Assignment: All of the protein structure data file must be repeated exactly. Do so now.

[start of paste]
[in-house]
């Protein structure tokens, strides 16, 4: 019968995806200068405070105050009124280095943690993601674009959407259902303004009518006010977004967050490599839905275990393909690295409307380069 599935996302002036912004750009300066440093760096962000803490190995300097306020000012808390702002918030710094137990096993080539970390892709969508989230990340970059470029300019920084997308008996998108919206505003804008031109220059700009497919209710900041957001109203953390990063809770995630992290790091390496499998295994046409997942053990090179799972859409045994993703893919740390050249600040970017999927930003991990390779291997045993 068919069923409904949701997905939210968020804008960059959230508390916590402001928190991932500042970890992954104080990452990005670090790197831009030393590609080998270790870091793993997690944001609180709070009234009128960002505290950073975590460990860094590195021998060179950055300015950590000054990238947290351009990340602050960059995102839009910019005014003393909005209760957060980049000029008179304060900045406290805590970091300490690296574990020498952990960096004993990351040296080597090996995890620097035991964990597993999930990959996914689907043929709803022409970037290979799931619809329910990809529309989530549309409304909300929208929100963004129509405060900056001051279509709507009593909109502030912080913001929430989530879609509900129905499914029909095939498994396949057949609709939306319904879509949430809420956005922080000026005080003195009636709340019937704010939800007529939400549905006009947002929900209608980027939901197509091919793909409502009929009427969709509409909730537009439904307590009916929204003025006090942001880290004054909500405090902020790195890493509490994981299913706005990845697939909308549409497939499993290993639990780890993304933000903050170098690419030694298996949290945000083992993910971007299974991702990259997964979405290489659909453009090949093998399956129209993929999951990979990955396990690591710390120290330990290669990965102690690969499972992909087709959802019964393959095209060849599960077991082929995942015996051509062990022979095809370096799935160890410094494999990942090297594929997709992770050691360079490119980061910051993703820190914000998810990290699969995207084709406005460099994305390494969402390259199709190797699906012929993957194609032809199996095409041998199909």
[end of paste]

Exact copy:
[in-house]
């Protein structure tokens, strides 16, 4: 019968995806200068405070105050009124280095943690993601674009959407259902303004009518006010977004967050490599839905275990393909690295409307380069 599935996302002036912004750009300066440093760096962000803490190995300097306020000012808390702002918030710094137990096993080539970390892709969508989230990340970059470029300019920084997308008996998108919206505003804008031109220059700009497919209710900041957001109203953390990063809770995630992290790091390496499998295994046409997942053990090179799972859409045994993703893919740390050249600040970017999927930003991990390779291997045993 068919069923409904949701997905939210968020804008960059959230508390916590402001928190991932500042970890992954104080990452990005670090790197831009030393590609080998270790870091793993997690944001609180709070009234009128960002505290950073975590460990860094590195021998060179950055300015950590000054990238947290351009990340602050960059995102839009910019005014003393909005209760957060980049000029008179304060900045406290805590970091300490690296574990020498952990960096004993990351040296080597090996995890620097035991964990597993999930990959996914689907043929709803022409970037290979799931619809329910990809529309989530549309409304909300929208929100963004129509405060900056001051279509709507009593909109502030912080913001929430989530879609509900129905499914029909095939498994396949057949609709939306319904879509949430809420956005922080000026005080003195009636709340019937704010939800007529939400549905006009947002929900209608980027939901197509091919793909409502009929009427969709509409909730537009439904307590009916929204003025006090942001880290004054909500405090902020790195890493509490994981299913706005990845697939909308549409497939499993290993639990780890993304933000903050170098690419030694298996949290945000083992993910971007299974991702990259997964979405290489659909453009090949093998399956129209993929999951990979990955396990690591710390120290330990290669990965102690690969499972992909087709959802019964393959095209060849599960077991082929995942015996051509062990022979095809370096799935160890410094494999990942090297594929997709992770050691360079490119980061910051993703820190914000998810990290699969995207084709406005460099994305390494969402390259199709190797699906012929993957194609032809199996095409041998199909």